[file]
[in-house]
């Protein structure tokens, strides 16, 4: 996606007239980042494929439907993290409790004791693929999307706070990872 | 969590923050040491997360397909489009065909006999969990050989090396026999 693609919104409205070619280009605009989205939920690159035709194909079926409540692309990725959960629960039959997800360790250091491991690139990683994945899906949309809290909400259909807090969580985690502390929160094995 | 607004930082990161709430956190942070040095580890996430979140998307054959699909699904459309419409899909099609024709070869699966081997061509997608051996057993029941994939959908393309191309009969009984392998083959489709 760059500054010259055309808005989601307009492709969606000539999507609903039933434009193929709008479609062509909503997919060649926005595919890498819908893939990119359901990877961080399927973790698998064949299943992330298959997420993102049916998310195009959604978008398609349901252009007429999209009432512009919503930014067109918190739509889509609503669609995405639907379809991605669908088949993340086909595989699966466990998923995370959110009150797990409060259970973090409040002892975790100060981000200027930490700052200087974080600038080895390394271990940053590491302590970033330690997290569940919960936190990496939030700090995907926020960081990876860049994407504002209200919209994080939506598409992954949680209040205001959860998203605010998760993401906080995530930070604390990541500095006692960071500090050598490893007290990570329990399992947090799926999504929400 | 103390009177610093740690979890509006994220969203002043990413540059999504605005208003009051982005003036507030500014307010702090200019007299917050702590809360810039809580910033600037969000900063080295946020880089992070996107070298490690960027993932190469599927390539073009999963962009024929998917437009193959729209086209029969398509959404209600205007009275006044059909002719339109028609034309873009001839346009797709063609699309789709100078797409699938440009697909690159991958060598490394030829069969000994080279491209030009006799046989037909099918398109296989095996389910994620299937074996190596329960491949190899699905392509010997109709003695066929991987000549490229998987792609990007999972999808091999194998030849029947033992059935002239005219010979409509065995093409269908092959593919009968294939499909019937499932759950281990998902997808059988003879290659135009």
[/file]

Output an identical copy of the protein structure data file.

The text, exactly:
[in-house]
């Protein structure tokens, strides 16, 4: 996606007239980042494929439907993290409790004791693929999307706070990872 | 969590923050040491997360397909489009065909006999969990050989090396026999 693609919104409205070619280009605009989205939920690159035709194909079926409540692309990725959960629960039959997800360790250091491991690139990683994945899906949309809290909400259909807090969580985690502390929160094995 | 607004930082990161709430956190942070040095580890996430979140998307054959699909699904459309419409899909099609024709070869699966081997061509997608051996057993029941994939959908393309191309009969009984392998083959489709 760059500054010259055309808005989601307009492709969606000539999507609903039933434009193929709008479609062509909503997919060649926005595919890498819908893939990119359901990877961080399927973790698998064949299943992330298959997420993102049916998310195009959604978008398609349901252009007429999209009432512009919503930014067109918190739509889509609503669609995405639907379809991605669908088949993340086909595989699966466990998923995370959110009150797990409060259970973090409040002892975790100060981000200027930490700052200087974080600038080895390394271990940053590491302590970033330690997290569940919960936190990496939030700090995907926020960081990876860049994407504002209200919209994080939506598409992954949680209040205001959860998203605010998760993401906080995530930070604390990541500095006692960071500090050598490893007290990570329990399992947090799926999504929400 | 103390009177610093740690979890509006994220969203002043990413540059999504605005208003009051982005003036507030500014307010702090200019007299917050702590809360810039809580910033600037969000900063080295946020880089992070996107070298490690960027993932190469599927390539073009999963962009024929998917437009193959729209086209029969398509959404209600205007009275006044059909002719339109028609034309873009001839346009797709063609699309789709100078797409699938440009697909690159991958060598490394030829069969000994080279491209030009006799046989037909099918398109296989095996389910994620299937074996190596329960491949190899699905392509010997109709003695066929991987000549490229998987792609990007999972999808091999194998030849029947033992059935002239005219010979409509065995093409269908092959593919009968294939499909019937499932759950281990998902997808059988003879290659135009």